When the veterans of the Baltimore Orioles' pitching staff saw him for the first time in spring training a year ago, they knew what Storm Davis was.
He was their Young Frankenstein.
Jim Palmer, Mike Flanagan and Scott McGregor, 20-game winners all, took the youngest player in the major leagues under their wings and he's been there ever since. It shows.
George (Storm) Davis has no bolts in his neck or scars on his forehead. But don't let that fool you. He's a monster.
With the Orioles paralyzed by a seven-game losing streak recently, it was Davis who took the mound in Kansas City and pitched the team to a poised and vital victory. And Friday night in Boston he shut out the Red Sox on three hits, lowering his ERA to 2.95.
The Orioles now confidently expect Davis to get the ball every fifth day for the remainder of the 20th Century. No one is rashly predicting Davis will approach Palmer's records, but no one is predicting that he won't, either.
Davis' nickname among his mates is Cyclone, which sounds like a play on Storm, but really isn't. It's spelled "Cy Clone," because the 21-year-old Davis is being systematically and deliberately cloned from bits and pieces of all the Orioles' perennial Cy Young Award candidates.
As the Orioles see it, Davis has the tall, lean body and the analytical brain of Palmer, the poised temperament and quietly religious manner of McGregor and the physical toughness and competitiveness of Flanagan.
Palmer is in charge of monitoring Davis' fast ball, which resembles his own as a youth; that's hardly a surprise since Palmer was Davis' hero as a boy and he modeled his delivery on that of Gentleman Jim. If you watched the shadows of the 6-foot-3, 194-pound Palmer and the 6-4, 207-pound Davis on a silk screen as they pitched, you probably couldn't tell them apart.
Flanagan, known for his curve ball, keeps an eye on Davis' huge, overhand hook, while Prof. McGregor has been instructed to give Davis a graduate degree in the art of the changeup.
Pitching Coach Ray Miller says, "My job is not to mess him up." Actually, Miller works with Davis on his slider.
"Yup, he's about as perfect for that age as you can be," said Manager Joe Altobelli, who almost hates to discuss Davis because, "Jeez, I don't want to jinx him. He hasn't had one bad outing since spring training began.
"I couldn't imagine a youngster with a better attitude or more coachable . . . The way he's pitching, if he doesn't keep getting the ball, shame on me."
In a sense, the final version of Storm Davis has probably not even begun to appear. He is a young man who has been the blessed project of his elders. His father George Sr., a high school football and baseball coach in Jacksonville, has coached his son at every level through high school. He was 42-3 in high school, with 496 strikeouts in 278 innings and a 0.45 ERA. He was all-state in football.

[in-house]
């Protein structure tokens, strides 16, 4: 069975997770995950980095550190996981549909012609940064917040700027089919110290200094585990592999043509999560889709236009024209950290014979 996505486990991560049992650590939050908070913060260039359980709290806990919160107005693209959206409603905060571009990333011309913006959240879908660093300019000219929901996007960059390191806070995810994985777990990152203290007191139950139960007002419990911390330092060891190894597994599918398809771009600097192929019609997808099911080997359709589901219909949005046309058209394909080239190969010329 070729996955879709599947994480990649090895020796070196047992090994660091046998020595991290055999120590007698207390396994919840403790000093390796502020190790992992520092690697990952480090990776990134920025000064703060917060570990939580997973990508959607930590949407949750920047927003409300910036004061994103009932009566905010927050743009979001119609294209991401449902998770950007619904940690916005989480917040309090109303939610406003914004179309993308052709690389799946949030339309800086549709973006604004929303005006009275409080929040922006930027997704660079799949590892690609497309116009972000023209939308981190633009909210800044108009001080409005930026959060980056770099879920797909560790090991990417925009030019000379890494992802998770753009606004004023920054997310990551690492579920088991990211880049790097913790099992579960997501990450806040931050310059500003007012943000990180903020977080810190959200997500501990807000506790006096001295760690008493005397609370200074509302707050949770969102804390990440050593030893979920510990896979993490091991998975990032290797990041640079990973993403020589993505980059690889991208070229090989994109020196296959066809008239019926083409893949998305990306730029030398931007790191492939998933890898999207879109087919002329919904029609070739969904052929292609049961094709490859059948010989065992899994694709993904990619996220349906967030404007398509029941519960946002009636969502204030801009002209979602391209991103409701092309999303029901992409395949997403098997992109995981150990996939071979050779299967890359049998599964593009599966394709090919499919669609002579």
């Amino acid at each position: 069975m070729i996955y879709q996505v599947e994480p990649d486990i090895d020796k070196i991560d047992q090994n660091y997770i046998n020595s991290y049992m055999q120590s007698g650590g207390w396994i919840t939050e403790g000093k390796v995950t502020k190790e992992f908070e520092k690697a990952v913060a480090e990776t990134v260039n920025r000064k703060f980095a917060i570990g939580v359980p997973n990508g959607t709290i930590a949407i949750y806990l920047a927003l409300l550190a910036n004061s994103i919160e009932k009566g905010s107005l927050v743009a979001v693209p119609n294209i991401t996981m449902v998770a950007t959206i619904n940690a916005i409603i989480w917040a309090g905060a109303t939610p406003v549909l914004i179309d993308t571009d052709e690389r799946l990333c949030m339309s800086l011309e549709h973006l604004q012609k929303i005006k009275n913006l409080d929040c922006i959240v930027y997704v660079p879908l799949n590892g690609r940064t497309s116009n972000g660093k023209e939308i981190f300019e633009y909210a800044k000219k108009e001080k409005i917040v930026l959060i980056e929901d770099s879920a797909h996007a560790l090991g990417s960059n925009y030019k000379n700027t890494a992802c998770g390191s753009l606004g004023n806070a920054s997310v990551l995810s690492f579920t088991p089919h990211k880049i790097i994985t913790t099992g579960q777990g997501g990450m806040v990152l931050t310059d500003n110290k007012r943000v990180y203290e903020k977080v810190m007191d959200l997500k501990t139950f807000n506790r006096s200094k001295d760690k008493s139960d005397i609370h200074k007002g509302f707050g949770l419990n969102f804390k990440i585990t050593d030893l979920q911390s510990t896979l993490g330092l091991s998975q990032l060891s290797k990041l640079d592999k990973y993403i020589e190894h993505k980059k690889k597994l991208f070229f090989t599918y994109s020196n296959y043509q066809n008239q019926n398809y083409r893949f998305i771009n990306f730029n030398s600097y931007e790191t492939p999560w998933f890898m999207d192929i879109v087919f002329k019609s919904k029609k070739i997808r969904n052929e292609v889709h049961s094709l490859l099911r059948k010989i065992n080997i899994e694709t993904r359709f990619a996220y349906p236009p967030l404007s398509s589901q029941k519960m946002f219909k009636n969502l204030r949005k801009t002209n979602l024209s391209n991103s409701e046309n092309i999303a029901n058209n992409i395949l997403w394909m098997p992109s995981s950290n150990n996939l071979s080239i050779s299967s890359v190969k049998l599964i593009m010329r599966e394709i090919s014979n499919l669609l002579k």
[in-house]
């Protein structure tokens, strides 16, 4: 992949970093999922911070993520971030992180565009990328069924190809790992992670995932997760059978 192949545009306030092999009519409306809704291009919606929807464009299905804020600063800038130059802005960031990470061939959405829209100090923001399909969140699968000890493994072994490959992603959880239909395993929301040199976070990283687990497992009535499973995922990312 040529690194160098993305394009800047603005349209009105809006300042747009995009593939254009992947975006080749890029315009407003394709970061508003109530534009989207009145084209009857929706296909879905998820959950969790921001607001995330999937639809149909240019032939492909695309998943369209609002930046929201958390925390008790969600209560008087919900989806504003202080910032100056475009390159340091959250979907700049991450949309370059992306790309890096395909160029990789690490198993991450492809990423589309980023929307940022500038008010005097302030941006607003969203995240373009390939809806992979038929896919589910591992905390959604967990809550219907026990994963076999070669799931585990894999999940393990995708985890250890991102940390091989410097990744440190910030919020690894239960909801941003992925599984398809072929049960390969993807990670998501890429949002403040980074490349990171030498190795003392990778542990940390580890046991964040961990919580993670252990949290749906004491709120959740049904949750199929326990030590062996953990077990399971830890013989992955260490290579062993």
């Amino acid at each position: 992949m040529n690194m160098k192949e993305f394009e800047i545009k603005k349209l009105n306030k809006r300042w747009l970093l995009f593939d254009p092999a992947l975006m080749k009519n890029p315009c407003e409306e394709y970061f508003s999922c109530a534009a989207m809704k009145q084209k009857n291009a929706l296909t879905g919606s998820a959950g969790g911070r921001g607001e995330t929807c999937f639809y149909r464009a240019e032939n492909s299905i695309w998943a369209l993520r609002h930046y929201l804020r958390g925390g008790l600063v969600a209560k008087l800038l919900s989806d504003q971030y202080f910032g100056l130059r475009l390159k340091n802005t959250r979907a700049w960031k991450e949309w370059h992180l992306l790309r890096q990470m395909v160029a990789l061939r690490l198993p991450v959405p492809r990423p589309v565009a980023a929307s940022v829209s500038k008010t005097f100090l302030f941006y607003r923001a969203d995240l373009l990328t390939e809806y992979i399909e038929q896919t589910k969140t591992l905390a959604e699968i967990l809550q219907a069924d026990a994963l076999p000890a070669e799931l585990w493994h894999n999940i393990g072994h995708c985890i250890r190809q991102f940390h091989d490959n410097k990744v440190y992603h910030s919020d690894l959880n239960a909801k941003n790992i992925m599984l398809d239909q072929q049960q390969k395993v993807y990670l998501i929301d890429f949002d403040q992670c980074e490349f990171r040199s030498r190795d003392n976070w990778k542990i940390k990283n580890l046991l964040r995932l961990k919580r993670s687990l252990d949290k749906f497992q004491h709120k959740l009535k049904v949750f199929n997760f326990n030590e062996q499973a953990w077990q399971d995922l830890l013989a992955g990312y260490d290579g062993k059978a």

"My father and I are a lot alike; kind of laid-back, don't get too excited about anything," said Davis. "When I call him after a game, he just says, 'That's good. Keep your head level, thank the Lord and work harder.' "
Davis' mother is a talk show hostess on WCRJ radio in Jacksonville and the son has the mother's smooth, easy manner. Married for nearly two years and active in the Fellowship of Christian Athletes, Davis is deliberately dull in the gossip-magazine sense. He's interested in being a very great pitcher and that goal keeps him occupied.
Davis arrived in the majors just over a year ago and, although he has miles to go before he is a star, his progress reads like the biography of a future Cooperstown resident.
He pitched only four games in AAA in April 1982 before making the jump from AA to the majors. "I was just a (hard) thrower with a big curve ball," he said. "Now, I'm trying to become a pitcher."
As a rookie, Davis was 8-4 with a 3.49 ERA, but he improved every month. His season highlight came when he overpowered Milwaukee on a six-hitter for his first complete game Oct. 1 as the Orioles almost swept a series, and a season, from the Brewers.
In the offseason, "I sat down and set myself quite a few goals," said Davis. Foremost was his determination to improve his 4.54 ERA as a starter.
"I was worrying about what was going to happen in the fifth or sixth inning while I was still in the second or third inning. Jim (Palmer) set me straight. You can't get ahead of yourself. You have to concentrate inning by inning. My goal this year was not to allow big innings. Right now, I'm not concerned about complete games. I just want to keep our team in the game every time out."
Not long ago, Davis gave a good example of his new method, bearing down from the start and pitching 7 1/3 shutout innings against Chicago. He left the game in a scoreless tie; the Orioles won, 1-0.
"Mike (Flanagan) has helped me understand how you break the game down into segments. In the early innings, you establish your fast ball, make them respect it . . . In the middle innings, you work in your other pitches more, give them a different look. Then, from the seventh inning on, after they've seen everything you've got, and you've lost a little off your fast ball, you've really got to pitch to get them out."
Davis' new pitches, the changeup and slider, are still in the process of being worked into his game repertoire. His fine fast ball, usually clocked in the 90 mph range, has the disadvantage of being string straight, a liability as a game progresses. And he has occasional spells of wildness.
But his confidence has gradually grown with his added responsibilities.
As he and McGregor drove to Memorial Stadium the day after they'd learned that Flanagan would be on the disabled list until July, Davis said, "You know, Scott, somebody's going to have to take over and be our stopper. With Mike down, somebody's got to step forward and be the leader of the pack."
McGregor thinks that, perhaps, Storm Davis had someone particular in mind.